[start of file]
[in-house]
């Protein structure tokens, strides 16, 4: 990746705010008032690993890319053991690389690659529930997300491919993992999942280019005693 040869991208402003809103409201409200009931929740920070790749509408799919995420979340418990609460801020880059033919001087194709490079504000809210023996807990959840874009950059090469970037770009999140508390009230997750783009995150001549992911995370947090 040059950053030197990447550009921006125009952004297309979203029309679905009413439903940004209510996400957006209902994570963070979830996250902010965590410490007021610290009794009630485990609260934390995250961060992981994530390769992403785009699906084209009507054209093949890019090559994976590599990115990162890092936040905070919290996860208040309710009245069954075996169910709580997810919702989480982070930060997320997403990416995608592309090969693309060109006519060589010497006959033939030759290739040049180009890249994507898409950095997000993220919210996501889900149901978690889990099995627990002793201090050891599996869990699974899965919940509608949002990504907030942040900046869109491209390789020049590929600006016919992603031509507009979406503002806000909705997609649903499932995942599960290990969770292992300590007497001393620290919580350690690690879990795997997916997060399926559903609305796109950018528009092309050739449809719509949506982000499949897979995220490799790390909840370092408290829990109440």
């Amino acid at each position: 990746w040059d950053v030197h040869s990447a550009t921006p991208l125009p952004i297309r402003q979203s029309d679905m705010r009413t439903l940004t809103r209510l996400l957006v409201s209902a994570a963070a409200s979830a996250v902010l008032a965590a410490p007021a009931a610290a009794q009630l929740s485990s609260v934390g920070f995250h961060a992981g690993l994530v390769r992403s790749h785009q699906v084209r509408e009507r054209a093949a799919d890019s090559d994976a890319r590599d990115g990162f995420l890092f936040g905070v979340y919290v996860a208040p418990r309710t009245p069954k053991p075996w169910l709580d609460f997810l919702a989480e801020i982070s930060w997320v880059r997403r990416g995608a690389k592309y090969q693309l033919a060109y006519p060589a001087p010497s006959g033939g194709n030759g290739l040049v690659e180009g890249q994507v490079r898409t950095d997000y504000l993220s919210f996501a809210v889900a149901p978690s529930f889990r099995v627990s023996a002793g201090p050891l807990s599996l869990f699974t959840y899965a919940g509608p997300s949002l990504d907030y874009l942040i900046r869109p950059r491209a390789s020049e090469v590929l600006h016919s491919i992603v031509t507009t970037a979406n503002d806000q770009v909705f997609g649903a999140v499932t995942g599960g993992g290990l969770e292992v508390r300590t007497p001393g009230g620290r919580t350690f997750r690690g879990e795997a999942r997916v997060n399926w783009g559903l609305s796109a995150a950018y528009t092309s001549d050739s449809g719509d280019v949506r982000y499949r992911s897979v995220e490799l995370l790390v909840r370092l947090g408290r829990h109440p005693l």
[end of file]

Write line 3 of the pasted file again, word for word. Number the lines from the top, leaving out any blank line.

């Amino acid at each position: 990746w040059d950053v030197h040869s990447a550009t921006p991208l125009p952004i297309r402003q979203s029309d679905m705010r009413t439903l940004t809103r209510l996400l957006v409201s209902a994570a963070a409200s979830a996250v902010l008032a965590a410490p007021a009931a610290a009794q009630l929740s485990s609260v934390g920070f995250h961060a992981g690993l994530v390769r992403s790749h785009q699906v084209r509408e009507r054209a093949a799919d890019s090559d994976a890319r590599d990115g990162f995420l890092f936040g905070v979340y919290v996860a208040p418990r309710t009245p069954k053991p075996w169910l709580d609460f997810l919702a989480e801020i982070s930060w997320v880059r997403r990416g995608a690389k592309y090969q693309l033919a060109y006519p060589a001087p010497s006959g033939g194709n030759g290739l040049v690659e180009g890249q994507v490079r898409t950095d997000y504000l993220s919210f996501a809210v889900a149901p978690s529930f889990r099995v627990s023996a002793g201090p050891l807990s599996l869990f699974t959840y899965a919940g509608p997300s949002l990504d907030y874009l942040i900046r869109p950059r491209a390789s020049e090469v590929l600006h016919s491919i992603v031509t507009t970037a979406n503002d806000q770009v909705f997609g649903a999140v499932t995942g599960g993992g290990l969770e292992v508390r300590t007497p001393g009230g620290r919580t350690f997750r690690g879990e795997a999942r997916v997060n399926w783009g559903l609305s796109a995150a950018y528009t092309s001549d050739s449809g719509d280019v949506r982000y499949r992911s897979v995220e490799l995370l790390v909840r370092l947090g408290r829990h109440p005693l």